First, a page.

I experimented a lot with Index and Index tricks with Arrays. I went back partially to using Ranges, at least partly, for example as the first argument, after I hit various problems .
        I then noticed that they can in some cases be much more efficient and avoid some problems, and, of course have the added advantage of avoiding the size limitations we are discussing.

        Note that for Using Index to extract a 1D Array ( actually 2 D Array of 1 “column” or 1 “row” ( – I often refer to them all as “1 Breadth” Arrays ) ) from a Range, ( using the “Index slicing” trick technique), it does not involve using .Transpose provided the first argument ( Array or Range ) is set to the maximum row or column size of that you wish to extract.

        If the maximum row or column size that you want returned is less than that of the maximum row or column of the first argument Array or Range, then you must use the other Index trick. The use of .Transpose is then sometimes used on the second argument as one convenient ways to produce a “vertical” Array when using this other Index trick. ( This trick allows you return an Array of values of any specific rows and columns combination from the first argument Array or Range. So you could choose , for example, one “row” and the specific “columns” required ). But you can do that “trick” without any use of any transposing. This other index trick is typically done such:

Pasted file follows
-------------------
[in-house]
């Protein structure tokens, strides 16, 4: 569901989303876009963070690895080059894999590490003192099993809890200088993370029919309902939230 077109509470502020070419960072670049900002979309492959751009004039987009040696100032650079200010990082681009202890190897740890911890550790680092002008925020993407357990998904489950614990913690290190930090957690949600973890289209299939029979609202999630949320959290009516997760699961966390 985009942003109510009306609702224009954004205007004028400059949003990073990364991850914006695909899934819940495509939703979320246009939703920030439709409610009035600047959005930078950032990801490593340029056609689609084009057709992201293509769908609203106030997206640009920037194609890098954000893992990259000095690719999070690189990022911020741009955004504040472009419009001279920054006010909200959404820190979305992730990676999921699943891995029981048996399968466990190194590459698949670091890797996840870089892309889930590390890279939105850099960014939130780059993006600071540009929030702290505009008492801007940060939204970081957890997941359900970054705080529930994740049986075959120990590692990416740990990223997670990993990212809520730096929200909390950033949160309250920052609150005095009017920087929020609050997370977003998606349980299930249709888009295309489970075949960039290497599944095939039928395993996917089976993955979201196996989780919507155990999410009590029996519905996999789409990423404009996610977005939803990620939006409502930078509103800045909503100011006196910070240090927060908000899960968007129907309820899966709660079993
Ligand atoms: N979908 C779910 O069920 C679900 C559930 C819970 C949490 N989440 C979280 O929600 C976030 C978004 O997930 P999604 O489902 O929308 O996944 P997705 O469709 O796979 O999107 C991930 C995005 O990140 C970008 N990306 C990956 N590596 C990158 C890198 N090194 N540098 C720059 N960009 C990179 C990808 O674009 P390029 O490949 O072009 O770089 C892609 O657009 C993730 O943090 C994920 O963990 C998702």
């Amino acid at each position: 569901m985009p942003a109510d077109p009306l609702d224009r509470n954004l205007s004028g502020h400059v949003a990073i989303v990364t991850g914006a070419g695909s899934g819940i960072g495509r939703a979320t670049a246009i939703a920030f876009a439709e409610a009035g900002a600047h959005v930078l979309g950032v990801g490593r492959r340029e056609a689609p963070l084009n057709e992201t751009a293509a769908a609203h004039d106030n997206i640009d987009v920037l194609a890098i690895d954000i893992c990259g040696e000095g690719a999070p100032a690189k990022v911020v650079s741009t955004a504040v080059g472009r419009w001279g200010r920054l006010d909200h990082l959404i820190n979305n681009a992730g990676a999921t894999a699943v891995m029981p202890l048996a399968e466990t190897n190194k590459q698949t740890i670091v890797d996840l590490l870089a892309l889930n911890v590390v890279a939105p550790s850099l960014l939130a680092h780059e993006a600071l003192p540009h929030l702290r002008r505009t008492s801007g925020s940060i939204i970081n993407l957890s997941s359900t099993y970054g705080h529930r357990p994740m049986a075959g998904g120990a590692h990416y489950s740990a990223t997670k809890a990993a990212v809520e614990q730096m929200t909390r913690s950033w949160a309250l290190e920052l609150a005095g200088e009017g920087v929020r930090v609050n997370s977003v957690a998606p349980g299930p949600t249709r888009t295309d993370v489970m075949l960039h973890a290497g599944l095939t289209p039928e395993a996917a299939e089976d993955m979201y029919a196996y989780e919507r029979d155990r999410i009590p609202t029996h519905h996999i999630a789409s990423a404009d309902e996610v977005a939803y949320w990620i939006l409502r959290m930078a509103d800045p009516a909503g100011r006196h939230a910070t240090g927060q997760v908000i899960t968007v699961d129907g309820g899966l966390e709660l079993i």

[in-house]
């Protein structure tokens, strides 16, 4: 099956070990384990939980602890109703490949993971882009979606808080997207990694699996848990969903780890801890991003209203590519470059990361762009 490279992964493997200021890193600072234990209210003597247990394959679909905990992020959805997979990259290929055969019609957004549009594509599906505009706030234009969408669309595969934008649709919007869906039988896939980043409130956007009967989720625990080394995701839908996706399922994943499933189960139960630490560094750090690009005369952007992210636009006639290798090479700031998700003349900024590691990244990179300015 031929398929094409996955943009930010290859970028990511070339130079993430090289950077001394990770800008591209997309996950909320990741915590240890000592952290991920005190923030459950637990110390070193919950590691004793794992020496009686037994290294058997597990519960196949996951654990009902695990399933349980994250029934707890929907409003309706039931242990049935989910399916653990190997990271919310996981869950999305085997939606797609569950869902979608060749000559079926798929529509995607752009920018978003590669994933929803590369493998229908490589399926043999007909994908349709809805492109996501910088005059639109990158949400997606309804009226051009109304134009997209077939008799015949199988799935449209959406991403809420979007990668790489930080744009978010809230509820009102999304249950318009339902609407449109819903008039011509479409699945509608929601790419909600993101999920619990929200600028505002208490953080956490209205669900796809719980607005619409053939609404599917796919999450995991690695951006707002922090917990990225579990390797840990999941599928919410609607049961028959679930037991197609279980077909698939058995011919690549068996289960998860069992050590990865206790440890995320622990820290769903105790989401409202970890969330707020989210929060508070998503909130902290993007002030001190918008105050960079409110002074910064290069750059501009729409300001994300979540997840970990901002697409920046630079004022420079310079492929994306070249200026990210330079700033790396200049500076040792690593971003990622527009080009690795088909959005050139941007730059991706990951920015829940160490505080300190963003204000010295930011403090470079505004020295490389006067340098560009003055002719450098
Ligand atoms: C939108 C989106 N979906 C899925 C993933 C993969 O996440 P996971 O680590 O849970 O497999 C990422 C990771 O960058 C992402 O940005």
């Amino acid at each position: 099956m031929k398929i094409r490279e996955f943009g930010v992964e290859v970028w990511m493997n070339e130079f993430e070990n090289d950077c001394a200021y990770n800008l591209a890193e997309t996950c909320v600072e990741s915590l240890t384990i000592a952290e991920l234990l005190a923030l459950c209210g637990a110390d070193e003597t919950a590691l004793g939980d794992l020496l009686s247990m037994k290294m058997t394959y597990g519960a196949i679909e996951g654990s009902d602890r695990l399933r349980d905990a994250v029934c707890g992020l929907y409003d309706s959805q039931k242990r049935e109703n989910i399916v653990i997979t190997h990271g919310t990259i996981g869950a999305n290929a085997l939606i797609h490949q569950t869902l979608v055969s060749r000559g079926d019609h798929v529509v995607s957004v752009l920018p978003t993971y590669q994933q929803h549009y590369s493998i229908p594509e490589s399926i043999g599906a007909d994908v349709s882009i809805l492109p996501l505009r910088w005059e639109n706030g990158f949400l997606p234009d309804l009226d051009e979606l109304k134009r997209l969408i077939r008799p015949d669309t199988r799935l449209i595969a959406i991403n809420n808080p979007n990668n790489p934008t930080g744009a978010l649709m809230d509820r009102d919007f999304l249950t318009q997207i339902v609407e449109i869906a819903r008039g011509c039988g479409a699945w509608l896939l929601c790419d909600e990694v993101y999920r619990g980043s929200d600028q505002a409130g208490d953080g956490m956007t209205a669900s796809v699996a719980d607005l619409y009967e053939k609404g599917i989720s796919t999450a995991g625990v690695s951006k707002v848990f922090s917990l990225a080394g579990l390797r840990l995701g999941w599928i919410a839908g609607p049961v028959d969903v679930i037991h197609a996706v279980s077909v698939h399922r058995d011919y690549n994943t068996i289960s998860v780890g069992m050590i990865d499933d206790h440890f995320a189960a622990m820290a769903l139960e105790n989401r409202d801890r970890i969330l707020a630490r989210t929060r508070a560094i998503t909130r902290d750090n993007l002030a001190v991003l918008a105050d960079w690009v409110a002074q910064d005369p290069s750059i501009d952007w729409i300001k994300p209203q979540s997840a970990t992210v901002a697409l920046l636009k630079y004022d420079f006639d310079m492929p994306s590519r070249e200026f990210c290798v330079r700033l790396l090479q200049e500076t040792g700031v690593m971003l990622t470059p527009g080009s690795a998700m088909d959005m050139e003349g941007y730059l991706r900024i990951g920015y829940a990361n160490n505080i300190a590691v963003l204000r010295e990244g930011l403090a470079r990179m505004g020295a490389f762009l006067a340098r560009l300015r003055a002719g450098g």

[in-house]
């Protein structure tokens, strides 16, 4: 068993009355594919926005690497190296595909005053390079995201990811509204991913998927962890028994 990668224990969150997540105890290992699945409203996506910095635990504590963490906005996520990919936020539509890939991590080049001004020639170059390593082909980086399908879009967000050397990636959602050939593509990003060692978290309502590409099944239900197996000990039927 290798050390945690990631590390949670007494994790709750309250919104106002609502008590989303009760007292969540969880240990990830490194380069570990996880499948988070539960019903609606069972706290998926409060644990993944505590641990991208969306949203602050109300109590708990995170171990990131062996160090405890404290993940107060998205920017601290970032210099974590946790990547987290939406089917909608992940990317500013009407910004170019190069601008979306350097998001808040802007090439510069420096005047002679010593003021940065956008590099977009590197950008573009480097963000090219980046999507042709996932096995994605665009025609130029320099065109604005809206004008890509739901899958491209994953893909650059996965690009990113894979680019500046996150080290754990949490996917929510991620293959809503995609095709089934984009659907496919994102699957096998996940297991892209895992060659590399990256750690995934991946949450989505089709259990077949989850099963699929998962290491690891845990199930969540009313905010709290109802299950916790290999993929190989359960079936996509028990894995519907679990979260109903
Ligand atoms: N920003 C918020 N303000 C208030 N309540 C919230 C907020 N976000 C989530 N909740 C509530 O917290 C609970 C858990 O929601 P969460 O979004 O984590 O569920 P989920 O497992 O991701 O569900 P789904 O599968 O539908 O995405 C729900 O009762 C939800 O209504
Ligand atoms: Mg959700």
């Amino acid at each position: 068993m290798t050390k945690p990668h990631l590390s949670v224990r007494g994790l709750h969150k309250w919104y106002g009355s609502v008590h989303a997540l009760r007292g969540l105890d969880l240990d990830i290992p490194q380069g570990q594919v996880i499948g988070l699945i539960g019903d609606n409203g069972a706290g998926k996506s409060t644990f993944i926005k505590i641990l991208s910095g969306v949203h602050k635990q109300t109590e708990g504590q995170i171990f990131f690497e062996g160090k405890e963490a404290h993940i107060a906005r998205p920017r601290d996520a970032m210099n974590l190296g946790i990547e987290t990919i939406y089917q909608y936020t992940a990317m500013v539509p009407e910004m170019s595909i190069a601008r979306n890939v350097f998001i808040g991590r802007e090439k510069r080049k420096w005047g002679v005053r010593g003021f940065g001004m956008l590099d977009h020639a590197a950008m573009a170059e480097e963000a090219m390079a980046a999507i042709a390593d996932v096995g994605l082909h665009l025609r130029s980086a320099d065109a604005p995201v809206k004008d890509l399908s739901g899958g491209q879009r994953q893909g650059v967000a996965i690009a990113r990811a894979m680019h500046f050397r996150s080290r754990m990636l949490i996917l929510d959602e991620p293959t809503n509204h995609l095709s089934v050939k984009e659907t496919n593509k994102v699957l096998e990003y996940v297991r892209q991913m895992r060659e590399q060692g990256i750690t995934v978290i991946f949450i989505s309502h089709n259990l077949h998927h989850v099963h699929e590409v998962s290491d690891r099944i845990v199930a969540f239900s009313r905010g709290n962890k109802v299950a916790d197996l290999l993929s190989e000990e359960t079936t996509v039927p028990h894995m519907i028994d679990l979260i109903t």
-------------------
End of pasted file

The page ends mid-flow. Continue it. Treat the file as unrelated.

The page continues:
( Typically you would use the “ Evaluate(“ Row .. “ ) “ type technique to get your second argument “ vertical “ Array for consecutive rows, or you would simply build a 2D 1”column” Array of your required indices. This latter could be done by building a string of indices required ( separated by say a space ) , followed by VBA.Strings.Split, and then followed finally by .Transpose. However, I think for a single “Breadth” Array, we would agree that transposing with Arrays is a very efficient alternative to using .Transpose